with ":help vim9" in Vim or online: https://vimhelp.org/vim9.txt.html
Otherwise, many improvements were made not related to Vim9 script. You
can find a list with ":help new-9" in Vim or online:
There will surely be a Vim 9.1 release. Nobody knows when.
Among the plans for Vim9 script is the addition of classes. Although a
dictionary can be used to simulate this, it is far from ideal. Most
programmers are familiar with classes such as Java has. Something like
that should be added to Vim9 script. The keywords are already reserved.
Vim version 9.0 is dedicated to Sven Guckes, who passed away in February
2022 when the release was being prepared. Sven was a long time
supporter of Vim. He registered the vim.org
domain and created the
first Vim website. We will remember him!
If you like Vim, please consider helping poor children in the south of
Where to get it
The best way to obtain the latest Vim is using Git. Summary:
git clone https://github.com/vim/vim.git
More information here: https://www.vim.org/git.php
For MS-Windows most of you will want to use the signed installer at:
Or use the self-installing executable (uses older libraries):
Information about which files to download for what system:
A list of mirror sites can be found here:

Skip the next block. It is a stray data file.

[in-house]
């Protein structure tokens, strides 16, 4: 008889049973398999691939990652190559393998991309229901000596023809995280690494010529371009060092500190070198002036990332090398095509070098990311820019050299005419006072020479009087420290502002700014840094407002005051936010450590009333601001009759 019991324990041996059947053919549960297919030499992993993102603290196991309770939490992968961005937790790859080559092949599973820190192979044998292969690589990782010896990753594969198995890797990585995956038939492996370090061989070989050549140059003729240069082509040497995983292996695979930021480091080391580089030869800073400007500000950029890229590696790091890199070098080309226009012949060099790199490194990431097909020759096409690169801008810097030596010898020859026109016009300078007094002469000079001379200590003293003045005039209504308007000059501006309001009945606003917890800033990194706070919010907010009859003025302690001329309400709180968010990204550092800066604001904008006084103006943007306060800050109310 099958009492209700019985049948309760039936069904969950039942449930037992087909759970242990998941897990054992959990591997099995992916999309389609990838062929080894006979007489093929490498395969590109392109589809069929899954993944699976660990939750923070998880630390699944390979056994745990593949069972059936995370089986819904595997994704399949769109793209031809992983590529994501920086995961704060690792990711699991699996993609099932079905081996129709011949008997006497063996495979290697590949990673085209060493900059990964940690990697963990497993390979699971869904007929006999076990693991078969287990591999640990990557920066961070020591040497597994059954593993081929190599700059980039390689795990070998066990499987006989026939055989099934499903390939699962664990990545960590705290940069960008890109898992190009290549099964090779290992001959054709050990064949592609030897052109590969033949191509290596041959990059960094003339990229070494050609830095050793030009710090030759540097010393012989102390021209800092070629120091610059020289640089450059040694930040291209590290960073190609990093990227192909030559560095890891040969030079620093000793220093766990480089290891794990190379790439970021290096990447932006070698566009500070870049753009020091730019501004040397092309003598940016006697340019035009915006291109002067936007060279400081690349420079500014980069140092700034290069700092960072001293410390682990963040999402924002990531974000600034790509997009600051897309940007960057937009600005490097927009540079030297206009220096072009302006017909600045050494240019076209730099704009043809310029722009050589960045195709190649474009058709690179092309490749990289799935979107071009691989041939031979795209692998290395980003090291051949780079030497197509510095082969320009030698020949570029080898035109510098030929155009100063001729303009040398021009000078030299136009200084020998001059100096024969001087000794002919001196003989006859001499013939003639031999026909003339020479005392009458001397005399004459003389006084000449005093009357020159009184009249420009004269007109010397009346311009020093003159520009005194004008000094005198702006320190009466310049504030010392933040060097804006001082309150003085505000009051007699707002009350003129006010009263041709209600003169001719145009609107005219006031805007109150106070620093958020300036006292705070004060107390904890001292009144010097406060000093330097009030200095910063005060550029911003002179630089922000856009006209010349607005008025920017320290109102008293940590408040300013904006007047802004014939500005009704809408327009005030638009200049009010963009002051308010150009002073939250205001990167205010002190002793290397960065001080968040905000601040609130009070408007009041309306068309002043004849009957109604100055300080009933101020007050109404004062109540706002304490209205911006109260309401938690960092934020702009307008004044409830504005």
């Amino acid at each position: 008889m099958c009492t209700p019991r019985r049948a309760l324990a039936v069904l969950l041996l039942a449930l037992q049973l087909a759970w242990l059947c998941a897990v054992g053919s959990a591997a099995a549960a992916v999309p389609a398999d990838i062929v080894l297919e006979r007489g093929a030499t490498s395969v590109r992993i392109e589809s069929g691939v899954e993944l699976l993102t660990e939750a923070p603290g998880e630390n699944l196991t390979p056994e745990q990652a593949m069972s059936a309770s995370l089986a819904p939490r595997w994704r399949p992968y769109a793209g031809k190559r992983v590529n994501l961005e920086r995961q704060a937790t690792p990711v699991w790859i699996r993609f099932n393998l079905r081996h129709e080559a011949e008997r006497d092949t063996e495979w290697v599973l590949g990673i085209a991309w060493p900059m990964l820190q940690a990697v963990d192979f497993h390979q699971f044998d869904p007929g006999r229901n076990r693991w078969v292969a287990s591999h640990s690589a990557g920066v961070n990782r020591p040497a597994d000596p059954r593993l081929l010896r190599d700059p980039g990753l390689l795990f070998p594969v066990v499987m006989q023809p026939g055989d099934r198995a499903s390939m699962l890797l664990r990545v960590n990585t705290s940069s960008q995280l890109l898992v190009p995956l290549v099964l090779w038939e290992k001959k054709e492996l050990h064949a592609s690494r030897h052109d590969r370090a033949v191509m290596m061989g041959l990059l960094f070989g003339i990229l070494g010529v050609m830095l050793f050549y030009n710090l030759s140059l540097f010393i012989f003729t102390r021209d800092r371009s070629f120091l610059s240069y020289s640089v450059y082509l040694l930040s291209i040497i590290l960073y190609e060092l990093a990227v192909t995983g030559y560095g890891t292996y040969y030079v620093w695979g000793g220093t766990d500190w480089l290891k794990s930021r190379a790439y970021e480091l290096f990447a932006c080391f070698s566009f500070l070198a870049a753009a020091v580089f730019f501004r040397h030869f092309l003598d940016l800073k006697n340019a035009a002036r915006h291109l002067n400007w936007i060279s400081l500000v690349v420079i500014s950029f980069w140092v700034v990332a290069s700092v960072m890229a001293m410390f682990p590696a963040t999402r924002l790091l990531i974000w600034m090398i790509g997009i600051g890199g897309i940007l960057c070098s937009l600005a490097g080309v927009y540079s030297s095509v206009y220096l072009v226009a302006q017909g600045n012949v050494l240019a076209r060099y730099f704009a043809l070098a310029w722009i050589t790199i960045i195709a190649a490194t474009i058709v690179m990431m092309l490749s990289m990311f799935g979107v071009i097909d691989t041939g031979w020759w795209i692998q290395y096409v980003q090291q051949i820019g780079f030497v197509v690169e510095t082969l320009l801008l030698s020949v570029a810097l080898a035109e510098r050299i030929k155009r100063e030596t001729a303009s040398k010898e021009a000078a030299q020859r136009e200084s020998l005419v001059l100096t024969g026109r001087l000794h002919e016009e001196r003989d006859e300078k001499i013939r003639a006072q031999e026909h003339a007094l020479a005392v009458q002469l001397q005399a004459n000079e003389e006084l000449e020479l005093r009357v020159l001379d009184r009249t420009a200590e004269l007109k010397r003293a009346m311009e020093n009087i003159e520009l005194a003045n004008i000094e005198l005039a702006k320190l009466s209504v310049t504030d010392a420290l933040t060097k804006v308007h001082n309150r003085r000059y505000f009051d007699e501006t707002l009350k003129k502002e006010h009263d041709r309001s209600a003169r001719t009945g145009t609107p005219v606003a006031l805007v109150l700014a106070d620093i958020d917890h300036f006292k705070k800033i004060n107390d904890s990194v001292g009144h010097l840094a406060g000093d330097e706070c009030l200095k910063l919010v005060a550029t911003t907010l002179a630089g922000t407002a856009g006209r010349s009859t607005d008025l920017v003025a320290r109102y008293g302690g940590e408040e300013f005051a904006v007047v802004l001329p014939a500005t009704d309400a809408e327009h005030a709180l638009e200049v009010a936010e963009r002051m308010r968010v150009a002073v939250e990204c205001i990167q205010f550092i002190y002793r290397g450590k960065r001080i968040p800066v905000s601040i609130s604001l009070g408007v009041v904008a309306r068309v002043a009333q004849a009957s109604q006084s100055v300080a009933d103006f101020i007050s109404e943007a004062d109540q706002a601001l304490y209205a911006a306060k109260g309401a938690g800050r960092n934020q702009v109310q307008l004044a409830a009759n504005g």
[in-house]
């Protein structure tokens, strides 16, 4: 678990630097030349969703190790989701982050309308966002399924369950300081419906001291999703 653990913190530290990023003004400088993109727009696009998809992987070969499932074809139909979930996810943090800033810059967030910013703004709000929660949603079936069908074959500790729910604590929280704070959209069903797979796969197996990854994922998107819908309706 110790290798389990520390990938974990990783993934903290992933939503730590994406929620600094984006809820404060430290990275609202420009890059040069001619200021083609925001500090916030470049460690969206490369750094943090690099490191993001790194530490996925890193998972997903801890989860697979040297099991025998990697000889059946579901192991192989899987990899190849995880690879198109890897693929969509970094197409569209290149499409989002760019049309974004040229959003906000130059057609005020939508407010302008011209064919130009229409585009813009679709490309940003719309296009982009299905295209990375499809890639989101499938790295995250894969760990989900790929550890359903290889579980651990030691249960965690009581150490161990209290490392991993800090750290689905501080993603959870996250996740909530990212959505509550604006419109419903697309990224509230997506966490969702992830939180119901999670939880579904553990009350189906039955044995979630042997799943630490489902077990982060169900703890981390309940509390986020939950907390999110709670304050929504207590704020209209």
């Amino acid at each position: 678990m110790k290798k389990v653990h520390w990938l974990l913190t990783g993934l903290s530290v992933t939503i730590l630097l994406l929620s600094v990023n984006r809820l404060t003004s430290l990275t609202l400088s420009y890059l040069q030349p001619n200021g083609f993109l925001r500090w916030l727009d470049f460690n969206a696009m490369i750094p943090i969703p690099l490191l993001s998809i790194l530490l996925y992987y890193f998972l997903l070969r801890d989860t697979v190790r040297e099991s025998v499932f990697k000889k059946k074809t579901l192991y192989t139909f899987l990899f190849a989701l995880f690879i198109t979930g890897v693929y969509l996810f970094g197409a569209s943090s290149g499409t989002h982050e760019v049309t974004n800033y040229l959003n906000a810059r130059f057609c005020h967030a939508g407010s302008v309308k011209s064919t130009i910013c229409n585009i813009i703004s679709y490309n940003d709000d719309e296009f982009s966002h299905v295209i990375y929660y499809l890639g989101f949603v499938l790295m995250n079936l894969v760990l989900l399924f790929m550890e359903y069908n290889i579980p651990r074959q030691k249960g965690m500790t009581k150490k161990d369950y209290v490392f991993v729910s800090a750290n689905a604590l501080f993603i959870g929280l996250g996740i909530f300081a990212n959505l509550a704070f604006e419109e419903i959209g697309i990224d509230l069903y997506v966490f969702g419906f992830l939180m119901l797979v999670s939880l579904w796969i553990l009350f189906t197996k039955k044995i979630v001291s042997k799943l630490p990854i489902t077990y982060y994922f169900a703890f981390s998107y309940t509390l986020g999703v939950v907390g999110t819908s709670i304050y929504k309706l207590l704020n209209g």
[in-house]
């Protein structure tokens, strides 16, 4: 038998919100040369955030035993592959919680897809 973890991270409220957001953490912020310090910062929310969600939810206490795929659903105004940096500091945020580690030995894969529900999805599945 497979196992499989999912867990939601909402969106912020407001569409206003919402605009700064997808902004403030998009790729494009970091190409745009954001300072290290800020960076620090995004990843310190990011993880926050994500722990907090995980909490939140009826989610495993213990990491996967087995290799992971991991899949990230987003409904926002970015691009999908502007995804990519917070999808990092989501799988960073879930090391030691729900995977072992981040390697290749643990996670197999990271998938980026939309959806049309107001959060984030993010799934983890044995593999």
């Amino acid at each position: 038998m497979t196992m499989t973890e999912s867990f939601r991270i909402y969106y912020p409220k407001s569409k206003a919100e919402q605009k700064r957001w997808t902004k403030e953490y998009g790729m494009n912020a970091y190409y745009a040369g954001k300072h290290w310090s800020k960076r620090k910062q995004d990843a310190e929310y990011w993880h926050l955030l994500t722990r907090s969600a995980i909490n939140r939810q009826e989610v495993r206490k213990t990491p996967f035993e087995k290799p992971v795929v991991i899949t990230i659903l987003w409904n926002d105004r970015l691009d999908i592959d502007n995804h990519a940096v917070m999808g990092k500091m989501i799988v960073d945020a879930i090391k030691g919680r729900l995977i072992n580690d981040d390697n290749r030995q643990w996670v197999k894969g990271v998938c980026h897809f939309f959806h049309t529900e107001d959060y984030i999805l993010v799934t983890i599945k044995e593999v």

Files available for download (if you don't use GitHub or the installer):
sources + runtime files, bzip2 compressed:
help files converted to HTML:
MS-WINDOWS separate files:
GUI binary for Windows NT/2000/XP/7/8/10:
GUI binary with OLE support:
Console version for Windows NT/2000/XP/7/8/10:
Sources for PC (with CR-LF):
Only runtime and sources are provided, no binary:
Omitted in this version are:
- The 16-bit DOS, OS/2 and Amiga versions, these are obsolete.
- The 32-bit console version for MS-DOS/Windows 95/98
Mailing lists et al.
A good place to get help from others is Stackexchange:
For user questions you can turn to the Vim mailing list. There are a
lot of tips, scripts and solutions. You can ask your Vim questions, but
only if you subscribe. See https://www.vim.org/maillist.php#vim
If you want to help Vim development, discuss new features or get the
latest patches, subscribe to the vim-dev mailing list. See
Subject specific lists:
Macintosh issues: https://www.vim.org/maillist.php#vim-mac
Before you ask a question you should search the archives, someone may
already have given the answer.
Create an issue at GitHub or, if you know the solution, create a pull
Alternatively send your problem to <vim...@vim.org
All the time spent on answering mail and digging into problems is
subtracted from the time that is spent on improving Vim! Always give a
reproducible example and try to find out which settings or other things
influence the appearance of the bug. Start Vim without your plugins:
"vim --clean". Try different machines if possible. See ":help bugs" in
Vim. Ideally write a test that reproduces the problem and will pass
once it is fixed.
Anyone who is capable of getting themselves made President should on no
account be allowed to do the job.